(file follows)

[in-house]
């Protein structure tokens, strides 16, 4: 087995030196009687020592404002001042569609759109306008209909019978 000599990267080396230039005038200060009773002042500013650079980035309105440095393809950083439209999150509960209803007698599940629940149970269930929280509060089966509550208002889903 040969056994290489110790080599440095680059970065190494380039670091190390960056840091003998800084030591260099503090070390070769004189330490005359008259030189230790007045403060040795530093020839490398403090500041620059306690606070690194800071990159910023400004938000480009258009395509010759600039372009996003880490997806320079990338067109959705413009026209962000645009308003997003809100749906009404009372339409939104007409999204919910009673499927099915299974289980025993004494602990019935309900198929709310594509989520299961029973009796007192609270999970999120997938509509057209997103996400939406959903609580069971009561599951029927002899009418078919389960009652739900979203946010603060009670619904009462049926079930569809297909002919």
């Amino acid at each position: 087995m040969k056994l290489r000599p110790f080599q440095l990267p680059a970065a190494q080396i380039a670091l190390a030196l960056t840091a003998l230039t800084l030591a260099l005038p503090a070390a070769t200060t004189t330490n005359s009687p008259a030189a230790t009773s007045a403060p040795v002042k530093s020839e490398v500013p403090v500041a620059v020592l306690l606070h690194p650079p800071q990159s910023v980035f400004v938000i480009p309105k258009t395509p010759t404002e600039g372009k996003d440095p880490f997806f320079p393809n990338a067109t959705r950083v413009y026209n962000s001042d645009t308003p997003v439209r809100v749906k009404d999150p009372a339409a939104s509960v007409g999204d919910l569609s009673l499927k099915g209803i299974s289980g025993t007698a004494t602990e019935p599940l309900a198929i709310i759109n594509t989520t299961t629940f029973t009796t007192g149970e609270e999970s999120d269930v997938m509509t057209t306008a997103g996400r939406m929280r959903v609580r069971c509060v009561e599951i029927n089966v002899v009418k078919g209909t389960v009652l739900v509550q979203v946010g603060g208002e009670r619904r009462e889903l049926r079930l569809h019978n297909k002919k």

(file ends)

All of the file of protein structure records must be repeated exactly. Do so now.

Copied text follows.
[in-house]
């Protein structure tokens, strides 16, 4: 087995030196009687020592404002001042569609759109306008209909019978 000599990267080396230039005038200060009773002042500013650079980035309105440095393809950083439209999150509960209803007698599940629940149970269930929280509060089966509550208002889903 040969056994290489110790080599440095680059970065190494380039670091190390960056840091003998800084030591260099503090070390070769004189330490005359008259030189230790007045403060040795530093020839490398403090500041620059306690606070690194800071990159910023400004938000480009258009395509010759600039372009996003880490997806320079990338067109959705413009026209962000645009308003997003809100749906009404009372339409939104007409999204919910009673499927099915299974289980025993004494602990019935309900198929709310594509989520299961029973009796007192609270999970999120997938509509057209997103996400939406959903609580069971009561599951029927002899009418078919389960009652739900979203946010603060009670619904009462049926079930569809297909002919």
């Amino acid at each position: 087995m040969k056994l290489r000599p110790f080599q440095l990267p680059a970065a190494q080396i380039a670091l190390a030196l960056t840091a003998l230039t800084l030591a260099l005038p503090a070390a070769t200060t004189t330490n005359s009687p008259a030189a230790t009773s007045a403060p040795v002042k530093s020839e490398v500013p403090v500041a620059v020592l306690l606070h690194p650079p800071q990159s910023v980035f400004v938000i480009p309105k258009t395509p010759t404002e600039g372009k996003d440095p880490f997806f320079p393809n990338a067109t959705r950083v413009y026209n962000s001042d645009t308003p997003v439209r809100v749906k009404d999150p009372a339409a939104s509960v007409g999204d919910l569609s009673l499927k099915g209803i299974s289980g025993t007698a004494t602990e019935p599940l309900a198929i709310i759109n594509t989520t299961t629940f029973t009796t007192g149970e609270e999970s999120d269930v997938m509509t057209t306008a997103g996400r939406m929280r959903v609580r069971c509060v009561e599951i029927n089966v002899v009418k078919g209909t389960v009652l739900v509550q979203v946010g603060g208002e009670r619904r009462e889903l049926r079930l569809h019978n297909k002919k």